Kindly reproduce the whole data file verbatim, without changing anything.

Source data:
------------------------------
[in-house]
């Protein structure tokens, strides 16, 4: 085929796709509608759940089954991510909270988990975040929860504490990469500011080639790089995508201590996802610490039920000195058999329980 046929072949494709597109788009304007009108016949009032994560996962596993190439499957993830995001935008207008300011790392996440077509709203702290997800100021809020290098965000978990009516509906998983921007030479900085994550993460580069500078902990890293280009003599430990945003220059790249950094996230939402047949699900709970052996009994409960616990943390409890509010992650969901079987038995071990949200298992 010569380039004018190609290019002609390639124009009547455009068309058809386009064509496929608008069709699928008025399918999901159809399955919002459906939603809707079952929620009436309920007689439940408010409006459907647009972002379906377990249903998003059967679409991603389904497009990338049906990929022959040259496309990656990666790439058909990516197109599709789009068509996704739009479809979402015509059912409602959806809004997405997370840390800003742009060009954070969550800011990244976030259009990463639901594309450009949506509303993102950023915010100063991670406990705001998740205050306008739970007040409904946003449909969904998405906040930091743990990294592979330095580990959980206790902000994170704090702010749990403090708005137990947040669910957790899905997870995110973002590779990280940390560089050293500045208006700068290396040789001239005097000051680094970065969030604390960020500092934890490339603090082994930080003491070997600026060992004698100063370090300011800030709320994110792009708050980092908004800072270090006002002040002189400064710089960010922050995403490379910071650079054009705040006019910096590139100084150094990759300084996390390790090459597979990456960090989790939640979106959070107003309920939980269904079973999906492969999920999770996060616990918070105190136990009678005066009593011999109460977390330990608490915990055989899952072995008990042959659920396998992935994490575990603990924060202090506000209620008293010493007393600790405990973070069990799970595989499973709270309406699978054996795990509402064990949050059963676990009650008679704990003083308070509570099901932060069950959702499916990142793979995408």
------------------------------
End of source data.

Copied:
[in-house]
């Protein structure tokens, strides 16, 4: 085929796709509608759940089954991510909270988990975040929860504490990469500011080639790089995508201590996802610490039920000195058999329980 046929072949494709597109788009304007009108016949009032994560996962596993190439499957993830995001935008207008300011790392996440077509709203702290997800100021809020290098965000978990009516509906998983921007030479900085994550993460580069500078902990890293280009003599430990945003220059790249950094996230939402047949699900709970052996009994409960616990943390409890509010992650969901079987038995071990949200298992 010569380039004018190609290019002609390639124009009547455009068309058809386009064509496929608008069709699928008025399918999901159809399955919002459906939603809707079952929620009436309920007689439940408010409006459907647009972002379906377990249903998003059967679409991603389904497009990338049906990929022959040259496309990656990666790439058909990516197109599709789009068509996704739009479809979402015509059912409602959806809004997405997370840390800003742009060009954070969550800011990244976030259009990463639901594309450009949506509303993102950023915010100063991670406990705001998740205050306008739970007040409904946003449909969904998405906040930091743990990294592979330095580990959980206790902000994170704090702010749990403090708005137990947040669910957790899905997870995110973002590779990280940390560089050293500045208006700068290396040789001239005097000051680094970065969030604390960020500092934890490339603090082994930080003491070997600026060992004698100063370090300011800030709320994110792009708050980092908004800072270090006002002040002189400064710089960010922050995403490379910071650079054009705040006019910096590139100084150094990759300084996390390790090459597979990456960090989790939640979106959070107003309920939980269904079973999906492969999920999770996060616990918070105190136990009678005066009593011999109460977390330990608490915990055989899952072995008990042959659920396998992935994490575990603990924060202090506000209620008293010493007393600790405990973070069990799970595989499973709270309406699978054996795990509402064990949050059963676990009650008679704990003083308070509570099901932060069950959702499916990142793979995408």